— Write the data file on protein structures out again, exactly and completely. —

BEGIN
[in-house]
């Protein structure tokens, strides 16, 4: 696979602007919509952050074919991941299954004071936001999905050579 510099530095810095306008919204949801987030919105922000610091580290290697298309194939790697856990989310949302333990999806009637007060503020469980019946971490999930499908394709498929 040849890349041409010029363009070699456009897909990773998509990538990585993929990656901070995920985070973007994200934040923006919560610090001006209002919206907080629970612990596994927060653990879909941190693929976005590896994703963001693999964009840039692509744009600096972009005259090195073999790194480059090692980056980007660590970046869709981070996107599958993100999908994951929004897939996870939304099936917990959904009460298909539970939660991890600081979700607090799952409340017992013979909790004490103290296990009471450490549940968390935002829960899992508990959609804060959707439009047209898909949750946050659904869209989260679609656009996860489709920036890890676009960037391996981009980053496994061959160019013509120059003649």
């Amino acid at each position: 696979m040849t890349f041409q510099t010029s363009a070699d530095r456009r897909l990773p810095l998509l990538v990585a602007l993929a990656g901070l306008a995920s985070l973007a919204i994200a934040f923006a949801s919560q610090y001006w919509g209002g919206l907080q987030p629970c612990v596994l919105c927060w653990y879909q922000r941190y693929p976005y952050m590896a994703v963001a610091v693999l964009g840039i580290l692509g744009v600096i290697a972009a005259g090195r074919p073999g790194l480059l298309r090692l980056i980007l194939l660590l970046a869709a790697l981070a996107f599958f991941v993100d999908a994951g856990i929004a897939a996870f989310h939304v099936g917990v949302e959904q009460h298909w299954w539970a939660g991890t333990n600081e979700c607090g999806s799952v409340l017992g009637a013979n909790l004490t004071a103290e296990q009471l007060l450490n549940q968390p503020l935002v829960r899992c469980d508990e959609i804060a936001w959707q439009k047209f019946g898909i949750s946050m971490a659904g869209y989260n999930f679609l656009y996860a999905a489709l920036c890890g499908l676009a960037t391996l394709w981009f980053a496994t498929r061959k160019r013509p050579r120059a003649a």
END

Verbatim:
[in-house]
């Protein structure tokens, strides 16, 4: 696979602007919509952050074919991941299954004071936001999905050579 510099530095810095306008919204949801987030919105922000610091580290290697298309194939790697856990989310949302333990999806009637007060503020469980019946971490999930499908394709498929 040849890349041409010029363009070699456009897909990773998509990538990585993929990656901070995920985070973007994200934040923006919560610090001006209002919206907080629970612990596994927060653990879909941190693929976005590896994703963001693999964009840039692509744009600096972009005259090195073999790194480059090692980056980007660590970046869709981070996107599958993100999908994951929004897939996870939304099936917990959904009460298909539970939660991890600081979700607090799952409340017992013979909790004490103290296990009471450490549940968390935002829960899992508990959609804060959707439009047209898909949750946050659904869209989260679609656009996860489709920036890890676009960037391996981009980053496994061959160019013509120059003649």
């Amino acid at each position: 696979m040849t890349f041409q510099t010029s363009a070699d530095r456009r897909l990773p810095l998509l990538v990585a602007l993929a990656g901070l306008a995920s985070l973007a919204i994200a934040f923006a949801s919560q610090y001006w919509g209002g919206l907080q987030p629970c612990v596994l919105c927060w653990y879909q922000r941190y693929p976005y952050m590896a994703v963001a610091v693999l964009g840039i580290l692509g744009v600096i290697a972009a005259g090195r074919p073999g790194l480059l298309r090692l980056i980007l194939l660590l970046a869709a790697l981070a996107f599958f991941v993100d999908a994951g856990i929004a897939a996870f989310h939304v099936g917990v949302e959904q009460h298909w299954w539970a939660g991890t333990n600081e979700c607090g999806s799952v409340l017992g009637a013979n909790l004490t004071a103290e296990q009471l007060l450490n549940q968390p503020l935002v829960r899992c469980d508990e959609i804060a936001w959707q439009k047209f019946g898909i949750s946050m971490a659904g869209y989260n999930f679609l656009y996860a999905a489709l920036c890890g499908l676009a960037t391996l394709w981009f980053a496994t498929r061959k160019r013509p050579r120059a003649a």